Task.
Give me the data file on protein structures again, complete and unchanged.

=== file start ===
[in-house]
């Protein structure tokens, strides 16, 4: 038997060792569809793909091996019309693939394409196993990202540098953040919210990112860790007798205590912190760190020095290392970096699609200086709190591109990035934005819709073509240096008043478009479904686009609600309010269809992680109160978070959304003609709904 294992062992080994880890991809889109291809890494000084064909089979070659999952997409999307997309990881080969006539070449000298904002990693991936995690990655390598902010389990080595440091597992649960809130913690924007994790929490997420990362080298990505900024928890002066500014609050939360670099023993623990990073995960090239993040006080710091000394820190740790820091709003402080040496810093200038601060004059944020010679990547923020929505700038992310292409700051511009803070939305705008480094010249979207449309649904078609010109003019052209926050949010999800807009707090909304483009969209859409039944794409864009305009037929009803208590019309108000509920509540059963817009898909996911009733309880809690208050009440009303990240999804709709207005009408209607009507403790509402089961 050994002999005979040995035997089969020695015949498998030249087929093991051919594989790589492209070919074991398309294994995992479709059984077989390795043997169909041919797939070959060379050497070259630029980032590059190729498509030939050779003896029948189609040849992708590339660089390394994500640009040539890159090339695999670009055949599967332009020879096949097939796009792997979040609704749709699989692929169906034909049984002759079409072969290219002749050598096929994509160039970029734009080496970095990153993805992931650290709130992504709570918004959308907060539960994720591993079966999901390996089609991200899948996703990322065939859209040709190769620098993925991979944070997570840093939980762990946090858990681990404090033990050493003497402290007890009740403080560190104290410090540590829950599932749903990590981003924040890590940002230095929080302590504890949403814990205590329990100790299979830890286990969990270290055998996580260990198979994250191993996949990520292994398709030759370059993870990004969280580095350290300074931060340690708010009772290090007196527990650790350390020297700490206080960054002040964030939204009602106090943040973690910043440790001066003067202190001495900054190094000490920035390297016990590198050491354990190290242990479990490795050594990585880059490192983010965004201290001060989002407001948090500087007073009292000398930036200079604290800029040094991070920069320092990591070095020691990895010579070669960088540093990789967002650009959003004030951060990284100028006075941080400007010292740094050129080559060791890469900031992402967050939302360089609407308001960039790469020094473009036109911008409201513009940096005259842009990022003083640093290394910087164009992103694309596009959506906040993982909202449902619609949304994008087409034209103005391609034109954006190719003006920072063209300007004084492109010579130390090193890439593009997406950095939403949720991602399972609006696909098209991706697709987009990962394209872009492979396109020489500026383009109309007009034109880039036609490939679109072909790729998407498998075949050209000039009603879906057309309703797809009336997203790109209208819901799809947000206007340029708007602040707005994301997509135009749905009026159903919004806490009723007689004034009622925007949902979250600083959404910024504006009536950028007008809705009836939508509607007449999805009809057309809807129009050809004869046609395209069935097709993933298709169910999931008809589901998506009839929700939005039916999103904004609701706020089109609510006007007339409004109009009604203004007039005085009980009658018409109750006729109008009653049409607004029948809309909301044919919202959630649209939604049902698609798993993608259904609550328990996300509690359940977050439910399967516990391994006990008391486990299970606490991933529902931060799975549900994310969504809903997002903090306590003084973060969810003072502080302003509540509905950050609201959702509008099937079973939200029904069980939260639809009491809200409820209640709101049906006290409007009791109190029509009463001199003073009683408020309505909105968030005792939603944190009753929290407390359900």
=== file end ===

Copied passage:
[in-house]
């Protein structure tokens, strides 16, 4: 038997060792569809793909091996019309693939394409196993990202540098953040919210990112860790007798205590912190760190020095290392970096699609200086709190591109990035934005819709073509240096008043478009479904686009609600309010269809992680109160978070959304003609709904 294992062992080994880890991809889109291809890494000084064909089979070659999952997409999307997309990881080969006539070449000298904002990693991936995690990655390598902010389990080595440091597992649960809130913690924007994790929490997420990362080298990505900024928890002066500014609050939360670099023993623990990073995960090239993040006080710091000394820190740790820091709003402080040496810093200038601060004059944020010679990547923020929505700038992310292409700051511009803070939305705008480094010249979207449309649904078609010109003019052209926050949010999800807009707090909304483009969209859409039944794409864009305009037929009803208590019309108000509920509540059963817009898909996911009733309880809690208050009440009303990240999804709709207005009408209607009507403790509402089961 050994002999005979040995035997089969020695015949498998030249087929093991051919594989790589492209070919074991398309294994995992479709059984077989390795043997169909041919797939070959060379050497070259630029980032590059190729498509030939050779003896029948189609040849992708590339660089390394994500640009040539890159090339695999670009055949599967332009020879096949097939796009792997979040609704749709699989692929169906034909049984002759079409072969290219002749050598096929994509160039970029734009080496970095990153993805992931650290709130992504709570918004959308907060539960994720591993079966999901390996089609991200899948996703990322065939859209040709190769620098993925991979944070997570840093939980762990946090858990681990404090033990050493003497402290007890009740403080560190104290410090540590829950599932749903990590981003924040890590940002230095929080302590504890949403814990205590329990100790299979830890286990969990270290055998996580260990198979994250191993996949990520292994398709030759370059993870990004969280580095350290300074931060340690708010009772290090007196527990650790350390020297700490206080960054002040964030939204009602106090943040973690910043440790001066003067202190001495900054190094000490920035390297016990590198050491354990190290242990479990490795050594990585880059490192983010965004201290001060989002407001948090500087007073009292000398930036200079604290800029040094991070920069320092990591070095020691990895010579070669960088540093990789967002650009959003004030951060990284100028006075941080400007010292740094050129080559060791890469900031992402967050939302360089609407308001960039790469020094473009036109911008409201513009940096005259842009990022003083640093290394910087164009992103694309596009959506906040993982909202449902619609949304994008087409034209103005391609034109954006190719003006920072063209300007004084492109010579130390090193890439593009997406950095939403949720991602399972609006696909098209991706697709987009990962394209872009492979396109020489500026383009109309007009034109880039036609490939679109072909790729998407498998075949050209000039009603879906057309309703797809009336997203790109209208819901799809947000206007340029708007602040707005994301997509135009749905009026159903919004806490009723007689004034009622925007949902979250600083959404910024504006009536950028007008809705009836939508509607007449999805009809057309809807129009050809004869046609395209069935097709993933298709169910999931008809589901998506009839929700939005039916999103904004609701706020089109609510006007007339409004109009009604203004007039005085009980009658018409109750006729109008009653049409607004029948809309909301044919919202959630649209939604049902698609798993993608259904609550328990996300509690359940977050439910399967516990391994006990008391486990299970606490991933529902931060799975549900994310969504809903997002903090306590003084973060969810003072502080302003509540509905950050609201959702509008099937079973939200029904069980939260639809009491809200409820209640709101049906006290409007009791109190029509009463001199003073009683408020309505909105968030005792939603944190009753929290407390359900």